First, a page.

According to a new study commissioned by the bank NatWest and conducted by OnePoll, the average adult spends more than ten years of their lives on “autopilot,” following the same routines every day. One fourth of the 2,000 British adults surveyed claimed that they often drift through as much as five or even more hours per day without thinking much about what they are doing, which equates to 1,396 hours each year or 27 hours a week doing the same thing.
The study revealed that, for 64 percent of adults, their daily routines – including repetitive behaviors such as getting dressed or showering at the same time of the day, or eating the same breakfast – hardly ever change. However, 79 percent of those who consider that they are “stuck in a rut” of repetitive, boring routines feel that this is holding them back from achieving their goals. The most common things the respondents said they would like to do to improve their daily lives include learning a new skill or craft, travelling the world, or starting a new career.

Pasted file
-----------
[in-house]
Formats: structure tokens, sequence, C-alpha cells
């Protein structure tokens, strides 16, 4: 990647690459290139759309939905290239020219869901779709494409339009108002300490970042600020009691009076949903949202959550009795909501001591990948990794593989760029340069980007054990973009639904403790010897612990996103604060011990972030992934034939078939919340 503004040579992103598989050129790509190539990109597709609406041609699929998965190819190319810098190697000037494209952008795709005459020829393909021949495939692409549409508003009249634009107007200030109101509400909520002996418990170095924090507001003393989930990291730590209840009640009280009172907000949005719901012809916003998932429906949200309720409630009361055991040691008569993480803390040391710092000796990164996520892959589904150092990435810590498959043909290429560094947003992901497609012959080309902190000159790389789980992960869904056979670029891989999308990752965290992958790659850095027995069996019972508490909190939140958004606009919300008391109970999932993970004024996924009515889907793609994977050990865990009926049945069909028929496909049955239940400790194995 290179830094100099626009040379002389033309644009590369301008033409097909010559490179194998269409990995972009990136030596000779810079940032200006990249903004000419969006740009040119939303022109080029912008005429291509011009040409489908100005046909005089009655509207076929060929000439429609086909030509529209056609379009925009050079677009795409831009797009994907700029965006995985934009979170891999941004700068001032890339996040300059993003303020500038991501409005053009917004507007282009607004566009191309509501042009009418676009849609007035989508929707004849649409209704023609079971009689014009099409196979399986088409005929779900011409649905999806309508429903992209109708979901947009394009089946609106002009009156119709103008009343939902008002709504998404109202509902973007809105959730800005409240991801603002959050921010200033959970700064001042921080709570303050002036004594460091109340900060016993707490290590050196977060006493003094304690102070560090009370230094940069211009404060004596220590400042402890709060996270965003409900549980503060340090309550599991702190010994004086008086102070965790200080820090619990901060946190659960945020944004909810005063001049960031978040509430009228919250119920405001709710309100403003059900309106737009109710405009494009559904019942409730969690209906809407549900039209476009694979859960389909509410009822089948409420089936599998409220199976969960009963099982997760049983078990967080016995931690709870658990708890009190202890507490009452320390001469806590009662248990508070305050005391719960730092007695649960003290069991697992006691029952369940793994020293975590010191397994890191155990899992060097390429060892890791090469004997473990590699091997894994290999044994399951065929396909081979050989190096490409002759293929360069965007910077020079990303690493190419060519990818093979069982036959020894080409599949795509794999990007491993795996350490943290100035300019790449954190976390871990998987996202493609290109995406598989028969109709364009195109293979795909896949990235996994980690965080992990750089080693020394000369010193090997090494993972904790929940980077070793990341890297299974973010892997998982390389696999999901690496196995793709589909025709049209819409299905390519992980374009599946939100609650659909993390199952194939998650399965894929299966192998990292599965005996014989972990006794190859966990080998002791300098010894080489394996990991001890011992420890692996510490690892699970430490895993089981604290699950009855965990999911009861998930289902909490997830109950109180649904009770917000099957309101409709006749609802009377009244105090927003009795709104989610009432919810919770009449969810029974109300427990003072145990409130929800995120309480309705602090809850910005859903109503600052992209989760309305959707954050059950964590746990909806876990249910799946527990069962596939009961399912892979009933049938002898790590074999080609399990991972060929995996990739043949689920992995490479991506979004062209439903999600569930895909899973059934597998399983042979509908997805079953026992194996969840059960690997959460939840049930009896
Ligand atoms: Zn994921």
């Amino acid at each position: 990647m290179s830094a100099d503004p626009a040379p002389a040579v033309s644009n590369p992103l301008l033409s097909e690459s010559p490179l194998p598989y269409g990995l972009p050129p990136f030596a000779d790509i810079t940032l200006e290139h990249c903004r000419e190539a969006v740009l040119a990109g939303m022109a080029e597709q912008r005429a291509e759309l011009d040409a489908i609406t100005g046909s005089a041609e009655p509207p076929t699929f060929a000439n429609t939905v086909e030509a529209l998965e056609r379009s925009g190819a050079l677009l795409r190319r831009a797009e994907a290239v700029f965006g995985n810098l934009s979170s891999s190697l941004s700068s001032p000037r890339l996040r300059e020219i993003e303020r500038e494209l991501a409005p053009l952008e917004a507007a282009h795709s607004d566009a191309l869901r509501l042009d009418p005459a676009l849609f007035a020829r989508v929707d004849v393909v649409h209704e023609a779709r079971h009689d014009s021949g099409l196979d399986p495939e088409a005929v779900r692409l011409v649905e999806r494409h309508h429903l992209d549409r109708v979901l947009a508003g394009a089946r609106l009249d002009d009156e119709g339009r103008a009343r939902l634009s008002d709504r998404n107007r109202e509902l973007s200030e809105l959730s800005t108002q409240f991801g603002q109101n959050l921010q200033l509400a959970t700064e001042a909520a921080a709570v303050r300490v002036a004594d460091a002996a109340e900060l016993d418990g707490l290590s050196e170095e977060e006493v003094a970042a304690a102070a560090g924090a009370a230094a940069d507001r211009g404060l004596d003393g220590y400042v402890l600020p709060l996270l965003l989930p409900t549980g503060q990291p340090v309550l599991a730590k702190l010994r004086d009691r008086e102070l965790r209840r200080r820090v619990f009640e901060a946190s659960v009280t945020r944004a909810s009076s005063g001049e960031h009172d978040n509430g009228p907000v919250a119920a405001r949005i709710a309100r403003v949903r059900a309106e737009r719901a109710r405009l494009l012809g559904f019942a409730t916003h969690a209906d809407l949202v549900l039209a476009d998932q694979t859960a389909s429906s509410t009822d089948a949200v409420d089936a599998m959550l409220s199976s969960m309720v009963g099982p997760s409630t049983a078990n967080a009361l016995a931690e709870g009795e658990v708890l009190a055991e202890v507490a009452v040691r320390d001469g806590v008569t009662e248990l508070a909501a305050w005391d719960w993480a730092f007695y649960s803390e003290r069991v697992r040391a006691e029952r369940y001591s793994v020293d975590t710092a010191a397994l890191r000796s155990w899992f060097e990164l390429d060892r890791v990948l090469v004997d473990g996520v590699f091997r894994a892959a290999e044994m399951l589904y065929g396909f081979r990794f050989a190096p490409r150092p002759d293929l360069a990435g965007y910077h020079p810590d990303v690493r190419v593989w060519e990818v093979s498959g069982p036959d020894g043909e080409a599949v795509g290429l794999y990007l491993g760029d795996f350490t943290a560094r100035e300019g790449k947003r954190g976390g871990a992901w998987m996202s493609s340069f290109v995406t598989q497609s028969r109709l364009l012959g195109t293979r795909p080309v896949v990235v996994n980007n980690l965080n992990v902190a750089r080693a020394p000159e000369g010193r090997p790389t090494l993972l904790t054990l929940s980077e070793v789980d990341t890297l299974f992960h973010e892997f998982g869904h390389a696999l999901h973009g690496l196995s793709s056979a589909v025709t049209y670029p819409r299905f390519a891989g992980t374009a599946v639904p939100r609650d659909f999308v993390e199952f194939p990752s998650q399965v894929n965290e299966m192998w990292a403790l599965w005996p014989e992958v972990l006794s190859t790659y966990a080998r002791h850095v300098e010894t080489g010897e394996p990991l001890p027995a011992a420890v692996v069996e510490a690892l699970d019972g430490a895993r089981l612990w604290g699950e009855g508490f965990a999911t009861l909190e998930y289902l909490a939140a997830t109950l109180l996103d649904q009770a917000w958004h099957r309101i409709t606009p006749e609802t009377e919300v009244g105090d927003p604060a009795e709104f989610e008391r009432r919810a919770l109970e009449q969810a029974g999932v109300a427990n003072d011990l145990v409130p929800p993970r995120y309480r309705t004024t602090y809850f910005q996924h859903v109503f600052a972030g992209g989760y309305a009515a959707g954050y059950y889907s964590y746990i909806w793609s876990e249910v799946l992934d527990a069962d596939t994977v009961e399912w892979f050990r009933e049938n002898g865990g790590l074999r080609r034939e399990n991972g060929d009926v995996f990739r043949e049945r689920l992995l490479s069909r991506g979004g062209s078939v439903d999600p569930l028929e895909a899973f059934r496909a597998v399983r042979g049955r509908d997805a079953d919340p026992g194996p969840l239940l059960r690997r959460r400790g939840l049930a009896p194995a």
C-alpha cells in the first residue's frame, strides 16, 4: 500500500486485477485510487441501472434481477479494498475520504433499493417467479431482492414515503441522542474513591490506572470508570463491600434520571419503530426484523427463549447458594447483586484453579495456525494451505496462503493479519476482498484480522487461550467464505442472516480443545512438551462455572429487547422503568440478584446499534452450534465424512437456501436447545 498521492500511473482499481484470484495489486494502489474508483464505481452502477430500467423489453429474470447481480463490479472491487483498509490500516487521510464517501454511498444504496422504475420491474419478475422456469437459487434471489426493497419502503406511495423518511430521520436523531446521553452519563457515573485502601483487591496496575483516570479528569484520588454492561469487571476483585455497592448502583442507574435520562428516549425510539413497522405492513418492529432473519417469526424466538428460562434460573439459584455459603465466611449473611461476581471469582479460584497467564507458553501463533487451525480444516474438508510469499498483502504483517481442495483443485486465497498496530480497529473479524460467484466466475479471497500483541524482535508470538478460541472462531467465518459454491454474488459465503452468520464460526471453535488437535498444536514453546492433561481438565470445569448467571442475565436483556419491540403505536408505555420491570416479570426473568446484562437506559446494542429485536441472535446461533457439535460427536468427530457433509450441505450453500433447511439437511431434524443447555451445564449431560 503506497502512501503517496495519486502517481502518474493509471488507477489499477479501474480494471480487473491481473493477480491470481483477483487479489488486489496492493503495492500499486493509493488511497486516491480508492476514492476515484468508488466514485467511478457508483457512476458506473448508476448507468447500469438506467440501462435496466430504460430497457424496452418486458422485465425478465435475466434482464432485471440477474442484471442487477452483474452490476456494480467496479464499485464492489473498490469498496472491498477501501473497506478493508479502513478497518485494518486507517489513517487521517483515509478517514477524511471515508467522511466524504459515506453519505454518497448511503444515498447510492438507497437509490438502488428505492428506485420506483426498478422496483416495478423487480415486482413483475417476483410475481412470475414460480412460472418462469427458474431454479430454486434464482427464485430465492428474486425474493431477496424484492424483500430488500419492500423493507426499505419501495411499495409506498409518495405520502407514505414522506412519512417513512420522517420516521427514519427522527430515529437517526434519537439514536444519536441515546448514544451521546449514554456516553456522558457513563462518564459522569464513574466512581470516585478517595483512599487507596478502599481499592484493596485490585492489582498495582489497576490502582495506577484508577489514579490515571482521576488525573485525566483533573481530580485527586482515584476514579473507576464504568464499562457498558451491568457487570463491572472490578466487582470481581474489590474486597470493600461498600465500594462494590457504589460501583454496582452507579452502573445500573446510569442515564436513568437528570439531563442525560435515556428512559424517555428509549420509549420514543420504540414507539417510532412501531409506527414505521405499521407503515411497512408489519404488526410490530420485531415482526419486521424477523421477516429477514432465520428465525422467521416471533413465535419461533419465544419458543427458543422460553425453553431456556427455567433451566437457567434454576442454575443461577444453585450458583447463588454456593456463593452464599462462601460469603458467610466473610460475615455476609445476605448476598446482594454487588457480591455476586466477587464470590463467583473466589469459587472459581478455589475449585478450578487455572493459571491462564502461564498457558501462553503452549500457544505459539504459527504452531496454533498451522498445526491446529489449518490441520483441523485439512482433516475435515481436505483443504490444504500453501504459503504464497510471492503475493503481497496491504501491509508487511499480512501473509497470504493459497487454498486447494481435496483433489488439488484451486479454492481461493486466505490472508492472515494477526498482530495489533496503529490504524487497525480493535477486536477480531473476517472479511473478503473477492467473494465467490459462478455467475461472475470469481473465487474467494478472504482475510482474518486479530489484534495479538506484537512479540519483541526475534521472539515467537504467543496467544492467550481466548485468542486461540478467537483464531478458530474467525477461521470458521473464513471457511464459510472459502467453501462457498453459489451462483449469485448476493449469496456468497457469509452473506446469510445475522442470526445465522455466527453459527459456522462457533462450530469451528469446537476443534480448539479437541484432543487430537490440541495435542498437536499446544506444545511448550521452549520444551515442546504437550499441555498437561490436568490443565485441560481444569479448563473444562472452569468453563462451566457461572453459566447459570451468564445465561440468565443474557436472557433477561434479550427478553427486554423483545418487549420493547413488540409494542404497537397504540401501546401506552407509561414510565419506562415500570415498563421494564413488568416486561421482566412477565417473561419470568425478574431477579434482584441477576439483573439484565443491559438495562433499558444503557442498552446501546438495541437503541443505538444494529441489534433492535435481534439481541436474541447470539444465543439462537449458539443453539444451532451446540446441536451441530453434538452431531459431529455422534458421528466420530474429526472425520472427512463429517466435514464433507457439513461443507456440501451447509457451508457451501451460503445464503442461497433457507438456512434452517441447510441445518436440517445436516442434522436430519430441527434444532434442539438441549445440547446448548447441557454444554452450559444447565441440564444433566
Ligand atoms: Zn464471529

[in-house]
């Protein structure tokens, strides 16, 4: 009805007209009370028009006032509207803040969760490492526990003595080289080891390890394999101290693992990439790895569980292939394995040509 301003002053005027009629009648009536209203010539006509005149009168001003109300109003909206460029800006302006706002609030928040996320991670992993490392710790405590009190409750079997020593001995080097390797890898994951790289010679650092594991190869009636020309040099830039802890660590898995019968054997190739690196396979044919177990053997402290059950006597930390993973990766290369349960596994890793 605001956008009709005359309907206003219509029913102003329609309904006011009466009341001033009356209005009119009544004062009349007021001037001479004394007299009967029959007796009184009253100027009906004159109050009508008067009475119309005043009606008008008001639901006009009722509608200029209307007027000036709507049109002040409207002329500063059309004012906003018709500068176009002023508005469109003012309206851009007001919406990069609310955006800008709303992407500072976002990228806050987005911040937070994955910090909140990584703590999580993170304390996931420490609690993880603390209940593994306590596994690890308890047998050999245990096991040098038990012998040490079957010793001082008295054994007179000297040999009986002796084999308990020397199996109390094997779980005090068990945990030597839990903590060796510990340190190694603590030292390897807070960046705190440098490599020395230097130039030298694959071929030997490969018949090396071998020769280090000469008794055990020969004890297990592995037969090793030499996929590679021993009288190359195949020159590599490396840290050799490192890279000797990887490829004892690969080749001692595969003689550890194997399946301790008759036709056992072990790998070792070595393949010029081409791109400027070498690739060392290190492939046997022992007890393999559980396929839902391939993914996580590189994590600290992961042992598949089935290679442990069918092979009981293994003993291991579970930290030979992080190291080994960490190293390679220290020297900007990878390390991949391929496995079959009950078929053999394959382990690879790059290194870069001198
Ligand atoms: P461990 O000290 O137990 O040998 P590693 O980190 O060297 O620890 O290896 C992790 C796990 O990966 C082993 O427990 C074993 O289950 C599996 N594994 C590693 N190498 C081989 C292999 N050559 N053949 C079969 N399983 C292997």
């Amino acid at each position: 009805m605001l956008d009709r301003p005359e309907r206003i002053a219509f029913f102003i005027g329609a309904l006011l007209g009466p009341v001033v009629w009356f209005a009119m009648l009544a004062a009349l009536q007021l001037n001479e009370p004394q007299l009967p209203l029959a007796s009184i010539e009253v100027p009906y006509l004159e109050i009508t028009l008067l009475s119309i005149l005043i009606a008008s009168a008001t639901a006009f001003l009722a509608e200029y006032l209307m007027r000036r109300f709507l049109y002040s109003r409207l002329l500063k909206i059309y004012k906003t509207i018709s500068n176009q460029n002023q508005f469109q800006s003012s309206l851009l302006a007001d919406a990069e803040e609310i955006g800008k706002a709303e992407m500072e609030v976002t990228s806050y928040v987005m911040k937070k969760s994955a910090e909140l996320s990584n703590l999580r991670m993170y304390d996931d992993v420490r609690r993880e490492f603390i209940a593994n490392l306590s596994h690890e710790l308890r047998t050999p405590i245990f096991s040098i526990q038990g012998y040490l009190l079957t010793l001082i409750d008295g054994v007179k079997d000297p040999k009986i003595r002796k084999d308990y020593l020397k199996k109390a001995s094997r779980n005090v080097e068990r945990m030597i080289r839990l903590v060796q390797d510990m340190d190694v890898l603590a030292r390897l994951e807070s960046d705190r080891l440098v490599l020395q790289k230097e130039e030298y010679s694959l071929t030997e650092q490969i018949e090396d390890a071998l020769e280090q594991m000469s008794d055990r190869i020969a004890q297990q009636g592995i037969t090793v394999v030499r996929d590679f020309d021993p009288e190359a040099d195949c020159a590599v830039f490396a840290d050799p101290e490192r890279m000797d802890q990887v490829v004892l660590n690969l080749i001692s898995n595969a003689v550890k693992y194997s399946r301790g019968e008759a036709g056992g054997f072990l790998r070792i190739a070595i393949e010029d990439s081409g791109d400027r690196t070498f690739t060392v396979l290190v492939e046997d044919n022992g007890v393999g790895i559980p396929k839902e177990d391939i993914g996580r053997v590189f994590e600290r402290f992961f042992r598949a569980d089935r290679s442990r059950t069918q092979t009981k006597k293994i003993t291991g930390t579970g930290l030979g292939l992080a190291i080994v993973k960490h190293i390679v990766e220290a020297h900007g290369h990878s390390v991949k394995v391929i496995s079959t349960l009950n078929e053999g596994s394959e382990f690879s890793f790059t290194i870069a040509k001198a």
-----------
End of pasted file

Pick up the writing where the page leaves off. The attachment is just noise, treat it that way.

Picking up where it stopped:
In addition, 51 percent of adults admitted that they procrastinate rather than act on tasks that need to be done, such as managing their finances, organizing meetings with friends, or shopping for food – an aspect which led six in 10 of them to buy self-help books (which half of them never finished reading though).
Following these findings, NatWest launched a series of videos with entrepreneur Stephen Bartlett to help people take action to improve their lives, with episodes focused on how to set goals, start a business, or managing personal finances.
“We all have goals and ambitions – whether that is buying a pair of trainers, saving for a big event, or even starting your own business. But we also know how hard it can be to take that first step to make those things happen [since] everyone experiences different challenges and obstacles in life,” said Alison Rose, the CEO of NatWest.
“But we hope that Stephen’s inspiring story and motivational personality can help people to set and strive for their own goals – whatever they may be.”
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